It's 4 AM and I can't sleep.
It's... a long story. But technically I'm trapped in my dorm at the moment, with a dead cell phone. My cell phone is, sadly, my alarm clock. xD I left my charger at home and sure as hell don't feel up for a late-night driving adventure extreme. So I can't go to sleep tonight. :| I need to wake up in 4 hours, anyway, so whatever. Also, it's like a furnace in here and there's no hope for sleep.
I'll just die at work. So I almost didn't make the deadline. I totally thought September had 31 days. It only has 30. Oops.
This is my pokeprompts entry! And it's an absolute mess. I apologize. I procrastinated and paid dearly for it. This fic is confusing as all heck. I wanted to more thoroughly run through it, but I don't have the time. I also experimented with writing style, which didn't help. But boats make me think of noises, so... I went with that. Onomatopoeia. Part of this was also written at 3 AM. I just can't fix it at the moment.
I'm always on the go. :| I'm a Jun.
So this is like mindfuq also because I needed so badly to vent, but without posting another really boring entry about my life.
SO HERE. My author's notes need to be cut down. Seriously.
Title: Off the Hinges
Rating: T (certain situations implied... Parts of this became surprisingly inappropriate...)
Verse: Game!verse. I'll go with Platinum.
Summary: Creak. She pushes the door open. Click. She slams it shut when she finds him missing again. But she'll keep coming back. She always does. She's like a Volbeat in a glass jar.
The door shudders when she places her palm flat on it and strains the rusted hinges, ruined by years of overenthusiastic entrances and exits.
She decides that if he’s gone, this is the last time she seeks him out. She’s called him, followed him, and even tackled him to the ground, but to no real avail. He never stays in one spot for long, even when she asks him.
She knows she can’t make him stay; he’s got places to go, to be. She does, too.
Away from this vacant room.
It’s a broken sound. It’s like her heart – about to break due to his abuse of it. He burst in and out of it too many times and now it’s as if it’s not screwed on straight. He opened it and closed again and again and now it’s tilted.
It’s just not that resilient.
He should either go, or stay.
He somehow does neither.
“Hey!” she whined. “Set it free! That’s just plain cruel.”
The Volbeat buzzed against the top of the jar where his calloused hand secured the cap, its wings thrumming, and smacked a side of the glass in a vain attempt at escape. “Not yet.”
“Why not?” She stomped her pink-booted foot impatiently on the moist soil beneath, and tried desperately to wrangle the glass contained from his tight grip. “He doesn’t deserve this sort of treatment! Why not?”
“You gotta admire something – really ¬admire it – before you let it go. You can only see something up this close for so long, you know? Then you have to let it go. Or it gets free.”
He eventually released it, but not after the both of them stared and awed at the illumination it shed.
“Hikari,” he murmurs later. “Light.”
Light can be captured. Jun can’t.
She thinks of him that way sometimes. She can only hold him close and admire him for so long, and then he’s away, somewhere out of her reach.
All that remains is an empty glass jar where a light once shone – her heart.
“How do I get you to stop moving? Even for a second?”
“You can’t,” he whispers in return, his amber eyes sorrowful and staining her own a saddened blue.
She reaches up and kisses him, long and slow and sweet, like her pace compared to his.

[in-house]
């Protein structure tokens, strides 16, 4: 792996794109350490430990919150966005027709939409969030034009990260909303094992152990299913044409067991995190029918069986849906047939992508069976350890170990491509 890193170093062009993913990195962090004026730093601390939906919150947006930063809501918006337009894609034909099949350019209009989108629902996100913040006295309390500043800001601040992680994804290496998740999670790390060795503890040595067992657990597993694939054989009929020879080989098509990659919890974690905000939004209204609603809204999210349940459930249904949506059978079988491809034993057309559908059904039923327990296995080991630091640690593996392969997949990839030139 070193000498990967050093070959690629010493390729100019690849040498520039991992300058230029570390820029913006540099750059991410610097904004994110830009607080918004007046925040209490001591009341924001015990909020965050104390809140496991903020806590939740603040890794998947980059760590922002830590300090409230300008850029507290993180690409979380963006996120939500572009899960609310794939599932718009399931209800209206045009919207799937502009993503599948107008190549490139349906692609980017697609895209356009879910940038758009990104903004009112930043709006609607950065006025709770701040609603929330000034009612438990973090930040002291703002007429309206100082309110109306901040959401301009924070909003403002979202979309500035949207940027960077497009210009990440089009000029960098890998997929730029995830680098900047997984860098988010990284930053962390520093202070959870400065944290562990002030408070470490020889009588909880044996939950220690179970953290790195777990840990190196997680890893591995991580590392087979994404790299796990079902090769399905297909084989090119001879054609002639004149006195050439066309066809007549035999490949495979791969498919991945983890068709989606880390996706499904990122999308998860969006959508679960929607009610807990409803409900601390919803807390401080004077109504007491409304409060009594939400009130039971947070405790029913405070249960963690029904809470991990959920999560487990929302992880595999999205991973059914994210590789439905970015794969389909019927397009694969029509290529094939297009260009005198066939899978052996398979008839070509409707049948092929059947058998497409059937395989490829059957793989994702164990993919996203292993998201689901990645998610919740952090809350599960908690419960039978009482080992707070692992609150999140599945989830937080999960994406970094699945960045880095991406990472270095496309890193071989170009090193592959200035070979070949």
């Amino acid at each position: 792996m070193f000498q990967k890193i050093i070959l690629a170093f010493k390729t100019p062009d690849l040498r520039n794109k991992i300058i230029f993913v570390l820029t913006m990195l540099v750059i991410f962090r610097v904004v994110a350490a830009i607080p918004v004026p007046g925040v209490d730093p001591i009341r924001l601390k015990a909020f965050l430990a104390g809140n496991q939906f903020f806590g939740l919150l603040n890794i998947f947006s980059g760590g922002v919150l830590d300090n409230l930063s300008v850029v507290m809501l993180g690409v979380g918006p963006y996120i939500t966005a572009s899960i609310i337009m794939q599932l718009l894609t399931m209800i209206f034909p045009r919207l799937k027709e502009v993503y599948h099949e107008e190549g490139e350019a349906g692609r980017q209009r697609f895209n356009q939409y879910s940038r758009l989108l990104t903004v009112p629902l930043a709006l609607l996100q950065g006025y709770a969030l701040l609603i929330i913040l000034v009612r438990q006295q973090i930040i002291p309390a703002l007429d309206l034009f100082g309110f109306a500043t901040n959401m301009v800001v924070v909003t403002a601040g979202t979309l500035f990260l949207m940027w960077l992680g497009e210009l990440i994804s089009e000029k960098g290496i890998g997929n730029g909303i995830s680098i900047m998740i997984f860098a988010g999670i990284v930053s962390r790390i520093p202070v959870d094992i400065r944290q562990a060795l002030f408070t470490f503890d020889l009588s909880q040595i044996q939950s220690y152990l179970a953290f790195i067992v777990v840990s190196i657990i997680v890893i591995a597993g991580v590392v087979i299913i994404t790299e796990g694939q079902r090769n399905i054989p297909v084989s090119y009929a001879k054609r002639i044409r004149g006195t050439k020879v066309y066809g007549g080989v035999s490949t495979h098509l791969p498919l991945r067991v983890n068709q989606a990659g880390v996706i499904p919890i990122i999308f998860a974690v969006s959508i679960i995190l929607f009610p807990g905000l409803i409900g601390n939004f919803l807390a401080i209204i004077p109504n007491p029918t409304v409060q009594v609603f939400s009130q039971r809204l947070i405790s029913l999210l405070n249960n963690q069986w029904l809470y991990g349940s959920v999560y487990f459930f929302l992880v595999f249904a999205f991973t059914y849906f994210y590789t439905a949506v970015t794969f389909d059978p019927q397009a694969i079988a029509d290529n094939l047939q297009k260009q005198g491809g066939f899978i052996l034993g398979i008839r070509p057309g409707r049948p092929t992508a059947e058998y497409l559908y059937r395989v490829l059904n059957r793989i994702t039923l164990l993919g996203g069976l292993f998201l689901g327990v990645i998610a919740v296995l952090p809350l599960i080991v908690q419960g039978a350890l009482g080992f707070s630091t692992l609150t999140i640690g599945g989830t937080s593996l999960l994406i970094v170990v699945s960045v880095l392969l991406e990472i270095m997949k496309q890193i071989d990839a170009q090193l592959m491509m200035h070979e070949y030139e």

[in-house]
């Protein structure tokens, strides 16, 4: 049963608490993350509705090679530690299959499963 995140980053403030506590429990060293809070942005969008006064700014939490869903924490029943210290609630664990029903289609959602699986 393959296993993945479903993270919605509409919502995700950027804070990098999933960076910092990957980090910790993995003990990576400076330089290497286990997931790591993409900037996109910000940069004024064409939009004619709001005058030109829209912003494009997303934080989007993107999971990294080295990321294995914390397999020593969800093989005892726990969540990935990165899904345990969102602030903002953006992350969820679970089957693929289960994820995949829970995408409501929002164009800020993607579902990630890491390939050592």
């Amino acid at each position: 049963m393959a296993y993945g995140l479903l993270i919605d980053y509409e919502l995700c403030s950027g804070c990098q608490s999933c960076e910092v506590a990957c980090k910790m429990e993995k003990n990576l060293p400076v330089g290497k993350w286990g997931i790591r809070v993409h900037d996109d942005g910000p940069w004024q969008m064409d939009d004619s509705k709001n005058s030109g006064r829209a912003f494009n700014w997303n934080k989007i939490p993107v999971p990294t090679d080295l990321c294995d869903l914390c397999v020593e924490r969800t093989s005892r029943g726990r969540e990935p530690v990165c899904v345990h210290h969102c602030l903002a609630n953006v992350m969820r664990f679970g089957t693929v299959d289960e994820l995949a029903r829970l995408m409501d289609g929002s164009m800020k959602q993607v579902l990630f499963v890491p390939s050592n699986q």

He stops moving.
But despite how much he wants it to last, it’s still not enough to make him stay.
She’s tired of this town, anyway. It’s tiny, with nothing but houses and snow-coated shoreline. There’s a lot of empty space, filled only with memories.
She wonders if this is what goaded him to leave like it’s pushing her away now.
Her boots barely leave a mark as she walks into the tall grass and toward anywhere but home.
It's strange to her to not follow in his crooked footsteps, to try and make her own.
She’s tangled up in the sheets, and orange dawn light fringes her like an early autumn leaf. She doesn’t remember how she arrived here all snug and safe and secure. All she remembers is a few too many drinks to try to forget, which causes her to fall right from her bar stool, and into wobbly arms that balanced her taut down so many, many winding roads.
She knew those lanky limbs, but wished she hadn’t. She knew where they were going and tried feebly to get him to go somewhere else, anywhere else.
His heartbeat felt close, she remembers. And unusually slow.
But she ends up in Twinleaf again, carried there by the one person she wanted so badly to escape.
It proves easy when he leaves again.
Why does it seem like he only returns when she swears she’s finally forgotten him?
The steam from the tea rose from the porcelain cups slowly, like plumes of nearly-transparent smoke.
“Thank you for coming over,” his mother says softly. “That room of his just always looks like a tornado blew through it. It’s always been that way, as you know…”
Her sapphire eyes are attentive and fierce in their intensity, but his mother’s words gradually become like a tittering wind.
Like the sound of a certain blonde boy running right by her in the snow.
Hikari’s slender fingers glide around the handle of the teacup, skidding over the intricate patterns and neatly-painted flower patterns. She half-smiles, the corners of her lips twitching ever-so-slightly (because she can only fake so much as she nears her breaking point). “Sure.” She nods. “I’ll fix up his room.”
His mother grins in kind. “I knew I could count on you. So much more than that wayward son of mine.”
She wants to say, “I know, I feel the same,” but holds back and boldly enters the room she’s tried so hard and long to avoid.
She just can’t breeze by these sorts of memories like he can.
She always comes back first.
He’s slammed the door so many times that he’s left a hole in the wall that his mother begged her to mend.
She sits down in her oldest clothes and gets to work. She chips away the top layer, the ragged one.
Again, it’s like her heart.
He’s bumped into it as many times as he’s bumped into her (maybe a few times more), and now it’s chipping and peeling away slowly. Layer by layer by layer. It crumbles and crumbles. Bits and pieces of the outside flutter to the ground, and all that’s left is a cracking foundation to keep the remnants held up.
She wonders if he’ll ever give it a fresh coat of paint like she is to his banged-up wall.